35.   Because of those additional tasks, elements of service provision also found their way into the contract between the town of Roanne and SEDL. This raises the question of the distinction between public works contracts, on the one hand, and public service contracts within the meaning of Article 1(a) of Directive 92/50, on the other. (27) This question has also been raised before the Court by a number of participants in these proceedings.

36.   Of the aforementioned elements of service provision only the design of the works can clearly be classified as falling within the material scope of Directive 93/37), provided that the contract relates to both the design and the execution of the work (see Article 1(a) of Directive 93/37). In the case of a public development agreement such as that concluded between the town of Roanne and SEDL, that condition is satisfied, SEDL having been expressly entrusted in that agreement with both the design and execution of the works.

37.   In the light of all the other service elements, the agreement must be assumed to be a mixed contract the legal classification of which depends on an assessment of the predominant nature of the tasks involved. Only if the design and execution of the work represents the principal subject-matter of the contract by comparison with the other tasks entrusted to the contractor can that contract constitute a public works contract. Design and execution of the work must not be merely incidental. (28)

38.   It is for the national court to make that determination. (29) However, the Court can provide the national court with a ruling on the interpretation of Community law which will facilitate its task of giving judgment and by which it must be guided. (30)

39.   In principle, the value of the agreed acts of performance may serve as a guide in determining the principal subject-matter of a mixed contract and in establishing the significance of its component parts. In so far as an individual price can be determined for each particular act to be performed, the value of the design and construction works should therefore be compared with that of the other acts to be performed. In any event, however, it is also important to carry out an objective assessment of the contract as a whole. For only on that basis is it possible to determine whether the construction works constitute the principal subject-matter of the contract not only quantitatively but also qualitatively. (31)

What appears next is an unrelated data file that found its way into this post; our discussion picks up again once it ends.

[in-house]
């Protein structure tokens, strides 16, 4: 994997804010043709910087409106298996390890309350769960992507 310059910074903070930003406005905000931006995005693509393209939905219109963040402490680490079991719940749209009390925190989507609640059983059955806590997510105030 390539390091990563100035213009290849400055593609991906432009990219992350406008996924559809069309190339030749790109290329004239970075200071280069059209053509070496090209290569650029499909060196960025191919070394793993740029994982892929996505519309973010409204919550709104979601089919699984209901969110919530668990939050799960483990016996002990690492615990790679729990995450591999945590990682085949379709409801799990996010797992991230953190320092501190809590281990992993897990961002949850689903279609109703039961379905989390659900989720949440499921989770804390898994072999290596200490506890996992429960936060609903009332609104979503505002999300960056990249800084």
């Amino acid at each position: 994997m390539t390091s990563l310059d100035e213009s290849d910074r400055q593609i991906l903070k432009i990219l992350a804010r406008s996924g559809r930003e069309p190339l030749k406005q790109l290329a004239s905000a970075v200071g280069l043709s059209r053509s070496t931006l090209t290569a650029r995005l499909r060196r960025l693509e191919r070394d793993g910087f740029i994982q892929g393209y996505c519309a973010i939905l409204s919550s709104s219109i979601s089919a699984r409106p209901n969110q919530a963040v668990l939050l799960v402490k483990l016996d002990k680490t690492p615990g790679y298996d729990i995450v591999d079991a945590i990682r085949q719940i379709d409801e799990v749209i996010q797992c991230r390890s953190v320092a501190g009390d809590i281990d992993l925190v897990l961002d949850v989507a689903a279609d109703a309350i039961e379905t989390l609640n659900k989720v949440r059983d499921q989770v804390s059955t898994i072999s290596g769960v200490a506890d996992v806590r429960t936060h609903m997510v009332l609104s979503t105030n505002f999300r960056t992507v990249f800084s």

40.   In this case, it is not known what value was placed on the individual acts to be performed by SEDL. (32) Consequently, the objective overall assessment is alone decisive. SEDL was entrusted with the execution of a municipal leisure centre as an urban development measure. The task of purchasing land and procuring funding merely formed part of the preparation for that project. The same is true of the engineering competition to be conducted by SEDL. Moreover, as regards the task of coordinating the work and the obligation to report to the town and submit accounts, these are nothing more than ancillary duties intended only to accompany the actual design and construction of the leisure centre by SEDL. The task of marketing large parts of the leisure centre likewise seems largely incidental to its design and construction.

41.   The referring court therefore rightly assumes that the construction of facilities such as those at issue here cannot be regarded as purely incidental, given the nature and significance of the other works involved. In fact, according to the evidence before the Court in relation to the facts of the main proceedings, the design and construction of the municipal leisure centre constitutes the core of the contract which the town of Roanne awarded to SEDL.

42.   Classification of an agreement such as that at issue here as a works contract is not precluded, for example, by the fact that the leisure centre to be constructed was intended as an urban development measure, or by the fact that only a relatively insignificant part of that leisure centre – a public car park, access roads and public spaces – was to become the property of the town on completion of the project, while the facilities were otherwise to be disposed of to third parties. Definition as a public works contract does not depend on the use to which the work to be constructed is to be put. Thus, for example, the Court has already held that that term does not only include contracts awarded for the purpose of fulfilling tasks in the general interest. (33) Nor can it make any difference whether the contracting authority intends to use the work to be constructed itself or plans to make it available either to the general public or to individual third parties.

43.   Rather, Article 1(a) of Directive 93/37 is to be interpreted in the light of the objectives of that legislation, (34) according to which restrictions on the freedom of establishment and the freedom to provide services are to be abolished in respect of public works contracts and the markets concerned are to be opened up to genuine competition. (35) Those objectives may equally be undermined where the contracting authority awards a contract for a work all or part of which – as a measure of regional or urban development or for reasons of social policy, for example – is to benefit either the general public or private third parties. The risk of a distortion of competition brought about by the preferential treatment of some operators in relation to others is always present where a contracting authority decides to entrust a work to an undertaking, irrespective of the reasons and context for construction of the work or the purpose to which it is to be put.